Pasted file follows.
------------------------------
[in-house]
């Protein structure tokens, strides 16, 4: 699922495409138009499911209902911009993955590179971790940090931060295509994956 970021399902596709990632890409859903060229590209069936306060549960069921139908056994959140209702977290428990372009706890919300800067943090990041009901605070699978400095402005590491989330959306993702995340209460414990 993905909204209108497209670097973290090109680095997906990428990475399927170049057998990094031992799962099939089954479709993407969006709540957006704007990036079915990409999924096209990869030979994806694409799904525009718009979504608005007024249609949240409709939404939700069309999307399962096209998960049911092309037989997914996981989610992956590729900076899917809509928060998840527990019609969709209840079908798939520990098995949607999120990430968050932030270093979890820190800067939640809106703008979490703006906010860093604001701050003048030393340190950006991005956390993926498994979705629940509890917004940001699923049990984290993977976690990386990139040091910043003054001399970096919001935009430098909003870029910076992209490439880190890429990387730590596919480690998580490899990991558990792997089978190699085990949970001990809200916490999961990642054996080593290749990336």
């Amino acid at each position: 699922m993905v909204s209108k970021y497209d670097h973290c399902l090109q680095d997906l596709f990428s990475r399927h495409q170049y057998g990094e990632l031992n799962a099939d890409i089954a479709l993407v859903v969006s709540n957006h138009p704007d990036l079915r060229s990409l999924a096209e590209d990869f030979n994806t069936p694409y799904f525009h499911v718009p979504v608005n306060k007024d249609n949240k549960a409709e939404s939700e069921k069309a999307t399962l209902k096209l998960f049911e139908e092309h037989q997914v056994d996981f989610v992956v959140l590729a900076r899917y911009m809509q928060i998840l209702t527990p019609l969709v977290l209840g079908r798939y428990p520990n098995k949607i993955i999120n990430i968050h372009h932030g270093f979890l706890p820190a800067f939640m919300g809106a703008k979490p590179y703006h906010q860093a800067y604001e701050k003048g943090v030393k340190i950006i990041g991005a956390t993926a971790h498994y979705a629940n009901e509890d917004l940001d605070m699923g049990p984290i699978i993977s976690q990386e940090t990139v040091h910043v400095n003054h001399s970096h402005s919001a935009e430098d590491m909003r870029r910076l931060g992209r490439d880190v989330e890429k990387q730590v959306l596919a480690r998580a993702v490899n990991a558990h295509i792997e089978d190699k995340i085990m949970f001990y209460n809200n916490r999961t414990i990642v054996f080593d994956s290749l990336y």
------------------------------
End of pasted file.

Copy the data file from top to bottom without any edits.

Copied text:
[in-house]
């Protein structure tokens, strides 16, 4: 699922495409138009499911209902911009993955590179971790940090931060295509994956 970021399902596709990632890409859903060229590209069936306060549960069921139908056994959140209702977290428990372009706890919300800067943090990041009901605070699978400095402005590491989330959306993702995340209460414990 993905909204209108497209670097973290090109680095997906990428990475399927170049057998990094031992799962099939089954479709993407969006709540957006704007990036079915990409999924096209990869030979994806694409799904525009718009979504608005007024249609949240409709939404939700069309999307399962096209998960049911092309037989997914996981989610992956590729900076899917809509928060998840527990019609969709209840079908798939520990098995949607999120990430968050932030270093979890820190800067939640809106703008979490703006906010860093604001701050003048030393340190950006991005956390993926498994979705629940509890917004940001699923049990984290993977976690990386990139040091910043003054001399970096919001935009430098909003870029910076992209490439880190890429990387730590596919480690998580490899990991558990792997089978190699085990949970001990809200916490999961990642054996080593290749990336």
């Amino acid at each position: 699922m993905v909204s209108k970021y497209d670097h973290c399902l090109q680095d997906l596709f990428s990475r399927h495409q170049y057998g990094e990632l031992n799962a099939d890409i089954a479709l993407v859903v969006s709540n957006h138009p704007d990036l079915r060229s990409l999924a096209e590209d990869f030979n994806t069936p694409y799904f525009h499911v718009p979504v608005n306060k007024d249609n949240k549960a409709e939404s939700e069921k069309a999307t399962l209902k096209l998960f049911e139908e092309h037989q997914v056994d996981f989610v992956v959140l590729a900076r899917y911009m809509q928060i998840l209702t527990p019609l969709v977290l209840g079908r798939y428990p520990n098995k949607i993955i999120n990430i968050h372009h932030g270093f979890l706890p820190a800067f939640m919300g809106a703008k979490p590179y703006h906010q860093a800067y604001e701050k003048g943090v030393k340190i950006i990041g991005a956390t993926a971790h498994y979705a629940n009901e509890d917004l940001d605070m699923g049990p984290i699978i993977s976690q990386e940090t990139v040091h910043v400095n003054h001399s970096h402005s919001a935009e430098d590491m909003r870029r910076l931060g992209r490439d880190v989330e890429k990387q730590v959306l596919a480690r998580a993702v490899n990991a558990h295509i792997e089978d190699k995340i085990m949970f001990y209460n809200n916490r999961t414990i990642v054996f080593d994956s290749l990336y």